These are the things that make this job worth it. I know I have a lot to learn when it comes to teaching – I’m only five years in. But this class in particular I am grateful for, for allowing me to care for them, and give as much as myself as I could. I have always opened myself up to my students, as I feel it’s important in making those connections. This year, though, was different. I started playing at recess (kickball mostly, but racing and basketball prior to that) on Friday afternoons, and in the last few weeks, it turned into almost every day. I did something with them last week I’ve never done with any class – I took them to the piano in the cafeteria, and they all gathered around it, and I played them some classical music. I took lessons for 11 years but stopped, and just picked it up again. Together, the students and I created this safe, family-type community atmosphere in my room, and it was so nice, every single day.

I know I was doing this partially for selfish reasons, but because it was beneficial for the kids as well as myself, I’d call it a win-win. I was filling that void, the void of not being pregnant when just about everyone in my age group is. The void of meaningless thoughts – thoughts about not even being close to getting pregnant, when instead, I could think about my kids. That student who called me “mom” was one out of, I’d say 10 or so students who accidentally called me “mom” on a regular basis. I’m not their mom, and I reminded them of that every time, as they would blush with embarrassment. But deep inside, of course, I take it as a compliment. My students are proving it – I could be a mother. I could be a great mother.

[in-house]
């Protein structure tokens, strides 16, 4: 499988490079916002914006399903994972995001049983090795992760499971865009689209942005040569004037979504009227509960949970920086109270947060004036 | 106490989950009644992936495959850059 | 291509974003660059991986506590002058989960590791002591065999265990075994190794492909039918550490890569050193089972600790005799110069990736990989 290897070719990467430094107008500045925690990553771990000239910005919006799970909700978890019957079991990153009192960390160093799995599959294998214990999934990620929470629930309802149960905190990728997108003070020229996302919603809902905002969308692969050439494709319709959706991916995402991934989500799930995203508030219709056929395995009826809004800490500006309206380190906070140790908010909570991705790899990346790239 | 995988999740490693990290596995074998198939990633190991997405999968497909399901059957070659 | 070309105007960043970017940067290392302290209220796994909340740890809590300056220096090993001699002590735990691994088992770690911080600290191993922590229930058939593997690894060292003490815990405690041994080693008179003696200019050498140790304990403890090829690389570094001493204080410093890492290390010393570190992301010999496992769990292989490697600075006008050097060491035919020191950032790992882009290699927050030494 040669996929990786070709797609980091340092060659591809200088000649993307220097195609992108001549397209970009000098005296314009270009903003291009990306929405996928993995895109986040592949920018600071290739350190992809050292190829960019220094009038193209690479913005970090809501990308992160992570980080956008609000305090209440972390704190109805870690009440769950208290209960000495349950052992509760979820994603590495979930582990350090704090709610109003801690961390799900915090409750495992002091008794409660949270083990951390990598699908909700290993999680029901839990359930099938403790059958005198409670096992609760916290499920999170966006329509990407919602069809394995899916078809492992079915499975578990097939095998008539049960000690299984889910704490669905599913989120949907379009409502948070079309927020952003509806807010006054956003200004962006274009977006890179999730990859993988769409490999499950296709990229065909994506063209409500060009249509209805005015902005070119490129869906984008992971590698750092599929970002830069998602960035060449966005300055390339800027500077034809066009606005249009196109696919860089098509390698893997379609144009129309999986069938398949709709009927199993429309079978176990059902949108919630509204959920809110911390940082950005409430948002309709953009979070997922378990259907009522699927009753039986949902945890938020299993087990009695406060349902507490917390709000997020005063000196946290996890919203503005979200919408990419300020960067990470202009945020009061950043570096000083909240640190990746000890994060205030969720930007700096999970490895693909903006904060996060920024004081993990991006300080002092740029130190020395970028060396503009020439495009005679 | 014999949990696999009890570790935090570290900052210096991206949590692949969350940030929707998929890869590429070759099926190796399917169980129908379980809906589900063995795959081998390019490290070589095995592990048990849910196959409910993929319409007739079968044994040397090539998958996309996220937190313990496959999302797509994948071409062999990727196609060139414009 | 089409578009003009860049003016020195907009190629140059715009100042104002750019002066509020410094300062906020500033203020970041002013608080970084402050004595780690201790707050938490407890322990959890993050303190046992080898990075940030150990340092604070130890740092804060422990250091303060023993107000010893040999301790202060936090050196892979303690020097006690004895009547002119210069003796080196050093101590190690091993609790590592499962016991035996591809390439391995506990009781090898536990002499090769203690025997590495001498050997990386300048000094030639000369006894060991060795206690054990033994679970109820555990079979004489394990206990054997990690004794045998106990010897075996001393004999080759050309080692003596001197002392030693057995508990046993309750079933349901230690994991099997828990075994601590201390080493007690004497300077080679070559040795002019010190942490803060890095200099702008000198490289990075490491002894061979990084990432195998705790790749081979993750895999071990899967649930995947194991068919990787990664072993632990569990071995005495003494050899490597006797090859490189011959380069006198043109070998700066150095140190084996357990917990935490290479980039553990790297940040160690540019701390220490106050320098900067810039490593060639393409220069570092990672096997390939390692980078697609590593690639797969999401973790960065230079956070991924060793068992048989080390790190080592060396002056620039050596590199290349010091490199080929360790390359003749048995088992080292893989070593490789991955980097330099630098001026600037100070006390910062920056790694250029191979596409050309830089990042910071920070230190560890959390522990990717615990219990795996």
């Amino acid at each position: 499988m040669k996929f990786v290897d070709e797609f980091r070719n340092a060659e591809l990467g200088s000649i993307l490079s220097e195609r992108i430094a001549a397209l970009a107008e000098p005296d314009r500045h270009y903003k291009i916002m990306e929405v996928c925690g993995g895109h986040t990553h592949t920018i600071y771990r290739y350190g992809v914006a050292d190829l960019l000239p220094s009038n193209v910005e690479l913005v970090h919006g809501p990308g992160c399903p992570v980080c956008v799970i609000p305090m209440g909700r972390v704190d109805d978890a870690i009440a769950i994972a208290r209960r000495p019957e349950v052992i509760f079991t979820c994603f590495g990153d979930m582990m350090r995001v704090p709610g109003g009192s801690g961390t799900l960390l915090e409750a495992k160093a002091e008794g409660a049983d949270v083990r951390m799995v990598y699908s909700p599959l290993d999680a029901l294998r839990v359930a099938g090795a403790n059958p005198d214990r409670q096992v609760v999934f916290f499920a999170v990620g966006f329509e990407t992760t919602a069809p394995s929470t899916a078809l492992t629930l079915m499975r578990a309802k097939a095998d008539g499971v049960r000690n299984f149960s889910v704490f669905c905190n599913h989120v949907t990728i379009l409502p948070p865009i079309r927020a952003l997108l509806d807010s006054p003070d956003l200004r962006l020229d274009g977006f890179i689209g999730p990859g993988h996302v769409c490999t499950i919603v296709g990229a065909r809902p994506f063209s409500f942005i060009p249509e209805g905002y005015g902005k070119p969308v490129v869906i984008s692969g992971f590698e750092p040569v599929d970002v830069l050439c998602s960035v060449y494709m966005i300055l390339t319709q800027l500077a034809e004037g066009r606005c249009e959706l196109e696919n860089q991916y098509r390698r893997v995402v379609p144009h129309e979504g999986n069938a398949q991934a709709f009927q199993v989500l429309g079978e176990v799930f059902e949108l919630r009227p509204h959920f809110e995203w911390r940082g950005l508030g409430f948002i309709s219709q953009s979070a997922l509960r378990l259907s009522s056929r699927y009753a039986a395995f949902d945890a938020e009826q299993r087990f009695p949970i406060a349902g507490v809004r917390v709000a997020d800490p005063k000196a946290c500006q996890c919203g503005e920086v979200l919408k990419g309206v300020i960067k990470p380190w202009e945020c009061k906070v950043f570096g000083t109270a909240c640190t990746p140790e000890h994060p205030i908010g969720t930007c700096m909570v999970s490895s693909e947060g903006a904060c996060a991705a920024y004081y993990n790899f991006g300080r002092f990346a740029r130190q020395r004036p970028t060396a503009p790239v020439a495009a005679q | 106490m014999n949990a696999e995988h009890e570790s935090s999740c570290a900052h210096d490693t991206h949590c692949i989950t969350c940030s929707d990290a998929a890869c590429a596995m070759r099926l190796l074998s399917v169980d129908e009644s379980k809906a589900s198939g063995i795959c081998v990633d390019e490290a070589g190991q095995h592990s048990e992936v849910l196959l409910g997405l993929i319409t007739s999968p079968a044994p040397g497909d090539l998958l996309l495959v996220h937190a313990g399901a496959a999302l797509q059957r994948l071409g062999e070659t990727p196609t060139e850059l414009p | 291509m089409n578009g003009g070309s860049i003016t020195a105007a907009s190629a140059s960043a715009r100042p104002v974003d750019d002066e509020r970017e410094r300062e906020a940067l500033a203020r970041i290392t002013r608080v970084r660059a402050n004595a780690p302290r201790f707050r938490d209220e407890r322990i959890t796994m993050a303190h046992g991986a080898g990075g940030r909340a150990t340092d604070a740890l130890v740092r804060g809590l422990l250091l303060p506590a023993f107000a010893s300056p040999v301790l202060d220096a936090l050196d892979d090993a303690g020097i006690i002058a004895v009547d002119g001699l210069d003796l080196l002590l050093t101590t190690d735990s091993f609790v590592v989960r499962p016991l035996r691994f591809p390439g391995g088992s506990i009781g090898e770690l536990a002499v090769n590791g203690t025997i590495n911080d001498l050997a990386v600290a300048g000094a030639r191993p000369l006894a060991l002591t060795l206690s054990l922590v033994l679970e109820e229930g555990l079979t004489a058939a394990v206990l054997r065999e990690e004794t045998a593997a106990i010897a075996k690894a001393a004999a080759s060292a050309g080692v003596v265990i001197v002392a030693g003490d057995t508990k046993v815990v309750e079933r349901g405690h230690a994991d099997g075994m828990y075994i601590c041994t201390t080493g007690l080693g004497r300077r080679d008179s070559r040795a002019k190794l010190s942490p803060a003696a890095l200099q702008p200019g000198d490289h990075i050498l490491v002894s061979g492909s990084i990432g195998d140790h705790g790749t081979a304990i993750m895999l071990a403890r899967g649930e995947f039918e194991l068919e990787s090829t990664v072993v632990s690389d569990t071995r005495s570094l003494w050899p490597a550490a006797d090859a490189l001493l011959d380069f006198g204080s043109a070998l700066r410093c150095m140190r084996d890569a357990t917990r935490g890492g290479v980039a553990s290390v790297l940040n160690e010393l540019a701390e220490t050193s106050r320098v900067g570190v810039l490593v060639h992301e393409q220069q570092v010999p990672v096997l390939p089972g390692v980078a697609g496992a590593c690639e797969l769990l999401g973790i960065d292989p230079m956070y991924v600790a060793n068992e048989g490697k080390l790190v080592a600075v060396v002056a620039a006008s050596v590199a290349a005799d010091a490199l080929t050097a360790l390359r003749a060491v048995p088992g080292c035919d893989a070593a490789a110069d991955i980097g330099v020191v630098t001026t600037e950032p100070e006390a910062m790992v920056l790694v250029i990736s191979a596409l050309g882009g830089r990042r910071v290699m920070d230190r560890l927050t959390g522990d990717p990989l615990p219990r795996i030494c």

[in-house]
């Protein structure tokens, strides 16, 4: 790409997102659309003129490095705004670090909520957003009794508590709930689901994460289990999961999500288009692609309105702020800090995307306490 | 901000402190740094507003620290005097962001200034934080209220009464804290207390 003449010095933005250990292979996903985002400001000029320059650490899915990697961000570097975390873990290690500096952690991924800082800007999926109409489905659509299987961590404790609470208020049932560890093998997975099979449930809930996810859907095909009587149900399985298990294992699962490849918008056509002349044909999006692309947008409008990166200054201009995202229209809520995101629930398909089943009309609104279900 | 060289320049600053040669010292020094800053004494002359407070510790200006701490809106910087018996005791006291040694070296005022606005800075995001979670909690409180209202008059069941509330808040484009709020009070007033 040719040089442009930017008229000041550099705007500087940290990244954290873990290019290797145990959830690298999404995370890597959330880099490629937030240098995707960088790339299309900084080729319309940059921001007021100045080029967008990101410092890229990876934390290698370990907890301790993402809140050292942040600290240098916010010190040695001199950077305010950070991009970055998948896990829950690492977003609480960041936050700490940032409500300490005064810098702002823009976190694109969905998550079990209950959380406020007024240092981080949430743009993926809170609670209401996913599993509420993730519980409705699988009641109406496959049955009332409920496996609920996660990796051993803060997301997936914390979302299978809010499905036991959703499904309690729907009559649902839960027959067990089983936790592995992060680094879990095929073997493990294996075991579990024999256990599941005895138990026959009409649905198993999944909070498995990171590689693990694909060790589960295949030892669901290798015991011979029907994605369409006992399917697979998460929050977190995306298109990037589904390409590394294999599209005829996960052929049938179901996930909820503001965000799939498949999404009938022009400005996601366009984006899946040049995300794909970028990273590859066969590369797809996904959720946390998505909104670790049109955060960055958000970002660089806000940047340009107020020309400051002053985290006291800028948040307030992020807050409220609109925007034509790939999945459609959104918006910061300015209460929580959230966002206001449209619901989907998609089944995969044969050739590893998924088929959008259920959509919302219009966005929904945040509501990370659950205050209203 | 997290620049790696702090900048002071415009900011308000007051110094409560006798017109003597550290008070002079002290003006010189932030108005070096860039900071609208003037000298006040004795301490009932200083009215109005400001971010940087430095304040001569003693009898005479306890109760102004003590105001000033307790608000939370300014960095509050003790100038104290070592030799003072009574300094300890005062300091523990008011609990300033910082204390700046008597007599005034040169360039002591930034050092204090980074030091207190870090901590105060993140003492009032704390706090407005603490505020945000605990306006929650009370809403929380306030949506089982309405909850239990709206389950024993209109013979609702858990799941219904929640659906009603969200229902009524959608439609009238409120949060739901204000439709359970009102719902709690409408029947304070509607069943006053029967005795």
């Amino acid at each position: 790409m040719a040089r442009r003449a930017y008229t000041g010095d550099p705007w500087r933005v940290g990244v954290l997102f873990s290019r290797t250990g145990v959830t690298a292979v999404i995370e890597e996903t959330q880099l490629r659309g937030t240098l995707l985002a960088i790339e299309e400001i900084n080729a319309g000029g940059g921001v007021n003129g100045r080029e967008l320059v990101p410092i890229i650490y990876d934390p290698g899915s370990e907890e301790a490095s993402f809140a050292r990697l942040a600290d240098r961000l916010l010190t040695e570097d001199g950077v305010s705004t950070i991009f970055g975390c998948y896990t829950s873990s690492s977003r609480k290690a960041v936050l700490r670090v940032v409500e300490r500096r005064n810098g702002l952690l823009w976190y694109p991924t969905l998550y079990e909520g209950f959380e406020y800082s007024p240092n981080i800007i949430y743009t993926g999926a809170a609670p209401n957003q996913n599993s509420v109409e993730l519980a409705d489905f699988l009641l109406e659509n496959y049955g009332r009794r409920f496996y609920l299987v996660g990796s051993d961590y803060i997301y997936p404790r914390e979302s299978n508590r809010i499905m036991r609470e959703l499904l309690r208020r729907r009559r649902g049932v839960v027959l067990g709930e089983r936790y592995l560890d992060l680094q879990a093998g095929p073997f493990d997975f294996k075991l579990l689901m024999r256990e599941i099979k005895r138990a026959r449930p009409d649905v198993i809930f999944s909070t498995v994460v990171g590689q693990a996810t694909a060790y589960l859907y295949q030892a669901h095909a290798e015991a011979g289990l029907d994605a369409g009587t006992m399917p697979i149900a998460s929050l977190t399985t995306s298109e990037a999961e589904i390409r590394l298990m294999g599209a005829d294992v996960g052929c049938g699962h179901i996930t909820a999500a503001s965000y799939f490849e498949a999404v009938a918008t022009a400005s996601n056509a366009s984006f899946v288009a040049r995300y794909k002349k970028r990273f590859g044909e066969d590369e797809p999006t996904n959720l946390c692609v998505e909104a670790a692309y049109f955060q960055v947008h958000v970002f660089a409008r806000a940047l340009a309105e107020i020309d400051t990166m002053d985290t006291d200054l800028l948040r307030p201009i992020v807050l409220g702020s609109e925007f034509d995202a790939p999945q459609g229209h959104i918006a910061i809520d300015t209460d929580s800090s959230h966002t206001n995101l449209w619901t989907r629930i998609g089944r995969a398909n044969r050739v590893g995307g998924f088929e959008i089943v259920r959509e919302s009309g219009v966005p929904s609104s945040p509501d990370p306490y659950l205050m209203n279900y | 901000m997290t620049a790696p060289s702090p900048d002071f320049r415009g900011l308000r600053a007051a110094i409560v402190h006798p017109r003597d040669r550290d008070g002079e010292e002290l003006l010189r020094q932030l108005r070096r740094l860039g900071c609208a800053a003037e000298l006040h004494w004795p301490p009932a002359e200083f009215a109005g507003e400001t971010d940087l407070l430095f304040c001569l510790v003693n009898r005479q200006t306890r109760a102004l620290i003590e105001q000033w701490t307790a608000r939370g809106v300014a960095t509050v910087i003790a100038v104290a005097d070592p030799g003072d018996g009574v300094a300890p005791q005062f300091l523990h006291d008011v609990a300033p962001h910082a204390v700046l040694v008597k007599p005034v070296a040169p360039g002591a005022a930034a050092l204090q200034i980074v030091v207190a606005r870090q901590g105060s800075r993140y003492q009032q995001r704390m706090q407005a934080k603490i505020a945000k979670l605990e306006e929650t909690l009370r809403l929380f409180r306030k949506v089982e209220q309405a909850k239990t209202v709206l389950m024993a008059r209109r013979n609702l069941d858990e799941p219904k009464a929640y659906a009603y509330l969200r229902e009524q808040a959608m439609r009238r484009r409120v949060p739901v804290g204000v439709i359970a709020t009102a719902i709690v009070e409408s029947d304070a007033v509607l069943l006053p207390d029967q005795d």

I know it will take me a few days to get my class out of my head, but it will happen. I will adjust, I always do. I just need to be sure to fill my summer with a lot of activities – I must keep busy or I will go crazy. Besides, I do have something to look forward to on Monday – my appointment with my RE. You know, the one I’ve been waiting over a month for.

As a recap, because it’s been a while, I didn’t ovulate on the 150 dose of Clomid, and it did crazy things with my emotions, and I refused to stair-step up to 200 mg. Therefore, the nurse recommended I move on to injectables, which I’ll happily do, but they wouldn’t let me until I meet with the RE first, and he had no appointments until Monday. Monday, for the record, will be CD 46. I have tried not to think much about this waste of 46 days, except to remind myself that I wouldn’t have wanted to miss any school the last few weeks, so maybe it’s a blessing in disguise.

Hopefully by Monday my thoughts will be swimming with questions about injectables and no longer my amazing students, but until then, it’s a bittersweet weekend.

 

It’s a new day.

It’s been another week of not knowing what to write about, so I haven’t. But then, it’s amazing what a 10-hour mostly uninterupted sleep will do for a person, because I woke up today and decided it’s time for an update.